Week in Review

HSPD-12: We’ve only just begun

It’s been nearly two years since Federal Computer Week first mentioned Homeland Security Presidential Directive 12, now widely known as HSPD-12.

Back then, Judith Spencer, then-chairwoman of the General Services Administration’s Federal Identity Credentialing Committee, said, “We’re learning about physical security things we didn’t know about.” That probably holds true today for many agencies.

The Oct. 27 deadline that passed last week seemed so far off two years ago. But as is so often the case, it arrived faster than most people expected.

Karen Evans, the Office of Management and Budget’s administrator of e-government and information technology, emphasized repeatedly that the deadline is a beginning and that more work must be done. By Oct. 27, agencies had to issue at least one identification card that complied with HSPD-12’s requirements. But a single card doesn’t much buy much security.

It could be some time before all of an agency’s employees have secure identification cards and even longer before the nirvana of having cards that are interoperable across government. So Friday’s deadline was just the first step on what promises to be a long road to greater security.

The question is whether HSPD-12 will remain a priority now that the first deadline has passed.

Other noteworthy news

Lt. Gen. Steven Boutelle, the Army's chief information officer, denied rumors that the Defense Department has been using policy filters to block soldiers in Iraq from visiting liberal blog sites.... The mandatory use of digital TV signals, which will go into effect in three years, could lead to improved public safety communications if the government enacts the right policy changes, a Carnegie Mellon University researcher said last week.... The National Nuclear Security Administration is investigating security at the Los Alamos National Laboratory after New Mexico police found what appeared to be classified information from the lab while arresting a man for possession of drug paraphernalia earlier this month.... Unisys announced that it has begun work to provide real-time information sharing under the Homeland Security Department's $2.5 billion SBInet contract, which Boeing won last month.... Lurita Doan, administrator of the General Services Administration, said DHS' enterprisewide information technology contract is one of several governmentwide acquisition contracts that she is reviewing as part of GSA's effort to consolidate federal procurement activities.... Service-oriented architecture technology will play an important role in future command and control systems, DOD's chief information officer said last week.... The Army held a worldwide conference of more than 300 Stryker brigade elements to test the use of DOD's new collaboration software, IBM's Lotus Sametime Suite.... The Internal Revenue Service announced a new strategy for modernizing its decades-old systems and technologies.... The Defense Information Systems Agency plans to acquire everything from data center computing capacity to storage as a utility-like service, senior DISA officials said last week.... DISA announced that it is close to awarding a contract worth as much as $3 billion for circuits to connect 1,500 U.S. locations to DOD's Global Information Grid.... The Government Accountability Office warned that DOD should not rely almost exclusively on the Web to keep service members and their families informed during an outbreak of avian flu or other diseases.... Participation in the IRS' Free File tax return program dropped by almost 23 percent between 2005 and 2006 after a renegotiated agreement between the IRS and a group of tax software companies left 39 million taxpayers ineligible for the program.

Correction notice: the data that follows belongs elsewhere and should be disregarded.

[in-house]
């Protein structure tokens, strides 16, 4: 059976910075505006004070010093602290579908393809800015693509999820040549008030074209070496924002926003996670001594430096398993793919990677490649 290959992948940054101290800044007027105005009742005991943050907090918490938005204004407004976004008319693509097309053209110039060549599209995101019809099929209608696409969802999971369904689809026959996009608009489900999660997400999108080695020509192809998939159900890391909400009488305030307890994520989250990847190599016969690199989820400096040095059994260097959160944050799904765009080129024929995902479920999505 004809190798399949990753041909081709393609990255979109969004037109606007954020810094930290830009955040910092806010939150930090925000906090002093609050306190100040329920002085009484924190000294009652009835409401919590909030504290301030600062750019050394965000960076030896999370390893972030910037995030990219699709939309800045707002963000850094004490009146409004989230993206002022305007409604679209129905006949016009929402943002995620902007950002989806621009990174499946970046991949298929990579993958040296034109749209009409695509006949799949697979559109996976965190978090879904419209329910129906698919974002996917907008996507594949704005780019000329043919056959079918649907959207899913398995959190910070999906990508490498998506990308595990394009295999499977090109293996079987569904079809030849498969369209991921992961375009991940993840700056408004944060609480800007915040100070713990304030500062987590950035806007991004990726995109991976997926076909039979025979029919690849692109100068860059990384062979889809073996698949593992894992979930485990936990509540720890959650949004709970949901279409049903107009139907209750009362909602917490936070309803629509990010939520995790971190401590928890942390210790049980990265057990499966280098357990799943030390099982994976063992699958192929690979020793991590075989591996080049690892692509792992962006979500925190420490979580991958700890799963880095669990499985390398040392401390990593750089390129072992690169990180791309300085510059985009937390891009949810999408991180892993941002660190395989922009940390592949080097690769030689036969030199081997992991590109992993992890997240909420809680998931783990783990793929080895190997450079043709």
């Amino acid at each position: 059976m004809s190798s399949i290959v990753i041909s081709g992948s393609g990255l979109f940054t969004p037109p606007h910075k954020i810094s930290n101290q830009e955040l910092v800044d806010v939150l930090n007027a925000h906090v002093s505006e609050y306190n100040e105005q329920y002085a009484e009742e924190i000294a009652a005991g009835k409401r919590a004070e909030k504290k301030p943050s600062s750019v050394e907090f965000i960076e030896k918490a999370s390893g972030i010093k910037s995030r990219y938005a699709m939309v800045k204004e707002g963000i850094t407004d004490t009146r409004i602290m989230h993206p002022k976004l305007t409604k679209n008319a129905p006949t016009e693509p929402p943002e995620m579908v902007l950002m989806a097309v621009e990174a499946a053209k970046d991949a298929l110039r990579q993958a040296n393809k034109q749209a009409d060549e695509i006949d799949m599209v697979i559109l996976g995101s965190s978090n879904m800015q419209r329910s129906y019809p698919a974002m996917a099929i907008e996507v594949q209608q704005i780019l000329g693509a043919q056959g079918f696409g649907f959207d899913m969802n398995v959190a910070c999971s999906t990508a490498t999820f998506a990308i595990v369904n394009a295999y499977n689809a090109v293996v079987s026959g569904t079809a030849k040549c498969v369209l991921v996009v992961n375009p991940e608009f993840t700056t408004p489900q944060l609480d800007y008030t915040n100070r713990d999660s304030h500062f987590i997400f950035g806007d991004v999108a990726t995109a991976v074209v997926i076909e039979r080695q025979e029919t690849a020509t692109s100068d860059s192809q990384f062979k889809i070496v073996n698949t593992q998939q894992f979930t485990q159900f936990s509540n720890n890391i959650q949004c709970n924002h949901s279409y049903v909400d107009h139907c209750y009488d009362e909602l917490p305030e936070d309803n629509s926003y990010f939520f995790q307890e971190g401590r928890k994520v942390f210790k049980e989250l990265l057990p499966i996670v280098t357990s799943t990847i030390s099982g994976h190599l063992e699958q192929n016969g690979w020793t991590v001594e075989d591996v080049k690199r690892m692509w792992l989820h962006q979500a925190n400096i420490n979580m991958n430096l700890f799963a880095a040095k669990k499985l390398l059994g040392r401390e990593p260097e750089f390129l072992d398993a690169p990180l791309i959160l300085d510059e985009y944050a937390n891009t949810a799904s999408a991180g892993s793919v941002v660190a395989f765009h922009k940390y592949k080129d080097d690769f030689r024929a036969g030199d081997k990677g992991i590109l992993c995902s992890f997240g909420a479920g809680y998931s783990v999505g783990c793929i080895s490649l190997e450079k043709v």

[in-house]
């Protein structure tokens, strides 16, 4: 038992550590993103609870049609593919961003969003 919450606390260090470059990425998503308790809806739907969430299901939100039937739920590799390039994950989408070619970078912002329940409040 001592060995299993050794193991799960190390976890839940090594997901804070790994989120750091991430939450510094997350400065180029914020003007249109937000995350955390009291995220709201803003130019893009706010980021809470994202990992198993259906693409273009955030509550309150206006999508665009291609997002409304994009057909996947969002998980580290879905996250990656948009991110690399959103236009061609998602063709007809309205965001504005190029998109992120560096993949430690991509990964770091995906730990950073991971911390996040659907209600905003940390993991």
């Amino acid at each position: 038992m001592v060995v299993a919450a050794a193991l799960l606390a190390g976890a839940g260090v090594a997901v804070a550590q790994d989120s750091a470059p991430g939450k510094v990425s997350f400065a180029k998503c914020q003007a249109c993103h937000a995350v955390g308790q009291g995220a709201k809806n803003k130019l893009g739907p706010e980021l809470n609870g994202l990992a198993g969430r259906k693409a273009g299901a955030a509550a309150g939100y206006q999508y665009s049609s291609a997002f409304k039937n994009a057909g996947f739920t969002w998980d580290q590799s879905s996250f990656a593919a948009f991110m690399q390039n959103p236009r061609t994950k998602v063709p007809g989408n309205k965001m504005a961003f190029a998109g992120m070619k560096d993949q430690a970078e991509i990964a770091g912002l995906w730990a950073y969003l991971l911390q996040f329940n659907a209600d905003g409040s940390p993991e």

A roundup of the week's news, complete with links to the original stories, can be found on FCW.com Download's Week in Review.

 

 


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